Clifford, a CPA in public practice, wrote to ask me recently if a not for profit audit he just took on had to be conducted in accordance with Yellow Book auditing standards. He was relieved to hear that in his particular case, the answer was no.
What would have changed my answer?
You see, the Yellow Book has to be called into play by a law, regulation, or policy. So if there were an authoritative body that required the use of the Yellow Book, I would have changed my answer.
These laws, regulations, or policies can be created at the federal, state, or local government level. In addition, the auditee might have its own policies that require the application of the Yellow Book, or the auditor might have an audit charter that calls the Yellow Book into play.
Just because the Yellow Book exists and is called “GOVERNMENT auditing standards” doesn’t mean that you have to apply the Yellow Book to all governments or all government funding. Tricky, right?
Examples of requirements
Here are some examples of requirements that might call the Yellow Book into play:
- In Texas, the Internal Auditing Act requires that internal auditors at state agencies follow the Yellow Book along with IIA standards.
- In California, if a not for profit has gross revenues over $2M, they have to pay for a financial audit performed in accordance with the Yellow Book. For a list of state requirements regarding audits of not for profits, see this site.
- Auditees (no matter the entity type) expending more than $750,000 in federal funds in a year trigger the Single Audit requirements. To perform the Single Audit, the auditor has to follow the requirements in the Uniform Guidance and the Yellow Book.
- One major city had a policy that required all grantees that received city funds to be audited in accordance with Yellow Book standards, regardless of the amount of government funding.
- Some internal audit charters (the document that lays out the role, responsibilities and power of the internal audit shop) expressly require the use of the Yellow Book.
Clifford’s not for profit audit was in California, but didn’t spend enough federal funding to trigger the Single Audit or bring in enough revenues to trigger the state requirement. Clifford was off the hook.
Why the confusion for CPAs?
I think a lot of it has to do with the way the AICPA standards work. If CPAs are conducting a financial audit of a US entity, they must follow the AICPA standards for conducting financial audits just because they exist. So, CPAs naturally assume that that is the way the Yellow Book works, too.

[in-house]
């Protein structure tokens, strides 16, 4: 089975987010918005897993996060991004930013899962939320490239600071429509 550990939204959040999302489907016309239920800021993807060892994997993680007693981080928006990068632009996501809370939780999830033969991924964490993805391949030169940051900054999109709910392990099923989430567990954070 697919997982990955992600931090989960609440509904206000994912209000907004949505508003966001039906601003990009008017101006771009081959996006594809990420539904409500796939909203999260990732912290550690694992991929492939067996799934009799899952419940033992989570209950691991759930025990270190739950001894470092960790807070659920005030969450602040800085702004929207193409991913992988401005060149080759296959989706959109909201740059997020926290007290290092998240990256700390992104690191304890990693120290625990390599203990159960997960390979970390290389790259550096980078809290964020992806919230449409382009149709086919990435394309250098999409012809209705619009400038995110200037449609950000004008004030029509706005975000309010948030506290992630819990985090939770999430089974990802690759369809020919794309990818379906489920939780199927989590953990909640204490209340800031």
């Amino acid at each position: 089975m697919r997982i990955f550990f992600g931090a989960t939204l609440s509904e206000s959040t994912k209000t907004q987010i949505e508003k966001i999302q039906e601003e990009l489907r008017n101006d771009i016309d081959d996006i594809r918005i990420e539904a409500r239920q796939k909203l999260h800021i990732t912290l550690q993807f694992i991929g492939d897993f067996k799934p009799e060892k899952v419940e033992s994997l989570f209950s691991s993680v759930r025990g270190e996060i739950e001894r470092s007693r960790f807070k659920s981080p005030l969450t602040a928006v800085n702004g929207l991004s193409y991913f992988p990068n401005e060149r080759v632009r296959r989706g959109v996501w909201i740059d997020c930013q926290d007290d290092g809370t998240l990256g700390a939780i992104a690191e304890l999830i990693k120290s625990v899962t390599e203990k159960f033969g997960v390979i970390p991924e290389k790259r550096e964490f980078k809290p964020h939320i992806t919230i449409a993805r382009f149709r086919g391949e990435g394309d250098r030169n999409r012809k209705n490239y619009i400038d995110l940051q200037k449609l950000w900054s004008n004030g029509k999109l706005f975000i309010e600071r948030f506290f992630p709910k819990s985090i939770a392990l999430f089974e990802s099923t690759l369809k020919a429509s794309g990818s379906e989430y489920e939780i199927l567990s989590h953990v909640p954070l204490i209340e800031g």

But, that is NOT how the Yellow Book works. Something else official – a law, a regulation, a contract, a grant agreement, a policy – has to require the Yellow Book to be used.
Unfortunately, the CPA has to do some more work to uncover these official documents that require the use of the Yellow Book. One place to start is the laws or regulations of major funding sources who might care about the results of the not for profit audit.
The client may not be any help at all
Clifford logically turned to the audit client and asked if they knew of any authoritative document requiring the Yellow Book. As is often the case, the leadership at this not for profit only knew they needed an audit, but didn’t really understand what audit standards are. So, they weren’t sure if a Yellow Book audit was required, either!
The conundrum doesn’t apply only to financial auditors
Later that same week (and hence this blog post!), Margaret, the leader of an internal audit team at a community college, called to ask me if she had to follow the Yellow Book in her audit shop.
I asked her if she had looked at her internal audit charter and any state or local laws that formed the college. I also suggested that she inquire with members of the audit committee to see if they had any knowledge of the requirement.
What are these auditors trying to avoid?
For Clifford, the CPA, it wasn’t really about what he was trying to avoid… he just wanted to remain in compliance.
The Yellow Book has some additional requirements that can hang financial auditors up in a peer review. For one, a Yellow Book audit report looks different than a plain ol’ AICPA financial audit, as it requires auditors to add a letter addressing internal controls to the set of standard letters. For examples of these letters, go to this AICPA website.
For Margaret, she needed to know whether she was a Yellow Book shop pronto! She was trying to avoid a pending peer review. If she was only following IIA standards in her shop, her peer review would be due every five years. Under Yellow Book standards, she is required to get a peer review every three years, and hers was due! On top of that, as you have read in a previous blog post, the Yellow Book prefers that internal auditors stay away from consulting work and Margaret needs to know if the Yellow Book applies before she takes on any consulting engagement.
So what’s the bottom line?
Auditors don’t have to apply the Yellow Book just because it exists and has a relevant sounding title. Auditors are going to have to do a little digging to find another authoritative document that requires the audit to be conducted according to Yellow Book Standards.
What no one wants – the client, the user, or the auditor – is to find out the audit should have been done according to the Yellow Book standards and wasn’t.
A mistake here won’t kill anyone, of course, but it will be a hassle and possibly cause you to be reprimanded by an oversight body.
If you just can’t get sure and want to feel safe, just go ahead and follow the Yellow Book. It won’t hurt anything. It just means you have to do a little more than you would if you were doing a plain ol’ financial audit or a performance audit using IIA standards. It may hurt your pride later when someone proves you wrong, but I think you can handle that.